'What we got instead were crude spending cuts - or, more often, cost-shifting.'

'What we got instead were crude spending cuts - or, more often, cost-shifting.' Photo: Michael Mucci

Joe Hockey and Tony Abbott shouldn’t take all the blame for the low quality of the measures in the budget. I suspect they’re victims of poor advice from the econocrats of Treasury and Finance.

Gary Banks, former boss of the Productivity Commission, says the public service’s role is to inform policy choices. If so, it did an unimpressive job of informing an inexperienced government on the best way to exploit the unique political opportunity offered by the Coalition’s very first budget.

We can never know exactly what advice passed between the bureaucrats and their masters, but it would be an unusual budget whose measures didn’t arise from options provided by the presumed experts.

And a comment by Laura Tingle of the Financial Review offers a clue: ''Former Labor ministers were genuinely surprised after the May 13 budget that the new government had simply picked up the same raw policy proposals the public service had been serving up for years and included them in the budget ... It seemed no one in the new government ... recognised these as policy chestnuts from the bureaucracy’s bottom drawer.''

If that’s right, it’s an indictment of the bureaucrats’ intellectual laziness and lack of expertise. It’s the 21st century, but these people have sat for decades learning nothing but ''here’s where you could cut, minister''.

A huge proportion of the spending on two of the nation’s biggest and fastest-growing industries, education and health – industries whose performance has major implications for productivity and social well-being – pass through the federal budget, but all the budget bureaucrats have to offer is a list of things you could chop.

Since the budget measures focused almost exclusively on the spending side, and since those measures had the smell of the bookkeeper rather than the economist (economists are trained to think about subsequent, not just immediate, effects), I suspect it’s Finance more than Treasury that’s responsible for such a dismal performance.

What we needed were sophisticated initiatives aimed at raising the efficiency with which public services are delivered to the public. What does the empirical literature and the experience of other governments tell us about what works and what doesn’t? If Finance and Treasury aren’t expert on this, why aren’t they?

What we got instead were crude spending cuts – or, more often, cost-shifting. A high proportion of the savings will come merely from shunting more of the cost of education and health onto graduates, patients and the states. How much thought went into cooking that up?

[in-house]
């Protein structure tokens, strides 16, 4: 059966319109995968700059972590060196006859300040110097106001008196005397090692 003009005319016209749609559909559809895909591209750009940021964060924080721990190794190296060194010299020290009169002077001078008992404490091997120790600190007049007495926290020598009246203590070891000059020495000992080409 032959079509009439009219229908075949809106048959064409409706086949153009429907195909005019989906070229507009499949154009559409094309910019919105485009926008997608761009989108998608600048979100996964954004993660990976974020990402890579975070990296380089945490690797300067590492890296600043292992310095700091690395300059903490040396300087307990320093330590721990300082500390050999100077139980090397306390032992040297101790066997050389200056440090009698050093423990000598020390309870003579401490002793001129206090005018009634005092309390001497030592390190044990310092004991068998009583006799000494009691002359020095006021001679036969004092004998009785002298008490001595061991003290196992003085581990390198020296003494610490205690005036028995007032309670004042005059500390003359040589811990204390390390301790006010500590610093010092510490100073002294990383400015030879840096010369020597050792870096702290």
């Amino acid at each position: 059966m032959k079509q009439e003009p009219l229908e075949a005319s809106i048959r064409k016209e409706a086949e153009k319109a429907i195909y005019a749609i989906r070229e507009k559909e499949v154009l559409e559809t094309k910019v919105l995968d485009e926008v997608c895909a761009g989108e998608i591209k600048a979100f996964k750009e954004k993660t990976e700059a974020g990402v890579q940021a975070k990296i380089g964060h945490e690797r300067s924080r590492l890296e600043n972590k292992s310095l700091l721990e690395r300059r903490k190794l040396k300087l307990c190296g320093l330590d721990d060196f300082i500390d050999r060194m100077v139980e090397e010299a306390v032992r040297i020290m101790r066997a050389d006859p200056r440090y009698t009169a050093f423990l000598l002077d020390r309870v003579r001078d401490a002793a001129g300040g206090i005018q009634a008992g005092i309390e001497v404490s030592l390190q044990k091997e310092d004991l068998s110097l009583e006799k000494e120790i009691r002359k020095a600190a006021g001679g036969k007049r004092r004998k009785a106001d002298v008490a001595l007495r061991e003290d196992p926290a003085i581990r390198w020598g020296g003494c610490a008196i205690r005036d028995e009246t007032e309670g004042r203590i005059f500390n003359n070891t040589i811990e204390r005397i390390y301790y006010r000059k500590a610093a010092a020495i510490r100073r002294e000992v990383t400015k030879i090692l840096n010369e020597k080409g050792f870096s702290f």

The right answer to the growing cost of the pharmaceutical benefits scheme, for instance, is to drive harder bargains on generics with the big foreign drug companies (which pose as Medicines Australia) and the chemists, and to force harder choices on the medicos who advise on which new drugs should be listed by giving them an annual spending cap.

So what did we get? A $5 a pop increase in the already-high general patient co-payment which, in any case, is indexed, with a smaller rise for pensioners. Could laying it on so thick discourage people from filling their prescriptions, thus worsening their health and eventually adding to public spending on healthcare?

Who knows? Who cares? No one in the budget bureaucracy, it seems. If the measure makes things worse rather than better, worry about that in a later budget. ''I know, minister, let’s whack up patient co-payments again. Tell ‘em health costs are unsustainable.''

It’s a similar story with Medicare. Health economists have devised various ways of achieving greater efficiency, particularly in hospitals, but who’s bothered about that? Why tax your brains when you could just chop spending on preventive health programs, slash grants to the states and introduce a $7 co-payment for GP visits and tests?

The co-payment will shift costs to the states and add to ill health and costs down the track, but who’s worried? It will be costly to administer, but less so when we advise ministers to whack it up again in a few years’ time because health costs are still rising ''unsustainably''.

But the most mindless false economy is surely the now 2.5 per cent annual ''efficiency dividend'' cut imposed on the budgets of government departments. Treasury complains it’s had to cut staff numbers by a third just since 2011. Finance must be suffering, too.

Wouldn’t it be ironic if the budget bureaucrats were among the chief victims of their failure to give the pollies better advice on spending control? By now, of course, this would be their chief excuse for continuing bad advice. ''We don’t have the resources, minister.''

Ross Gittins is the economics editor.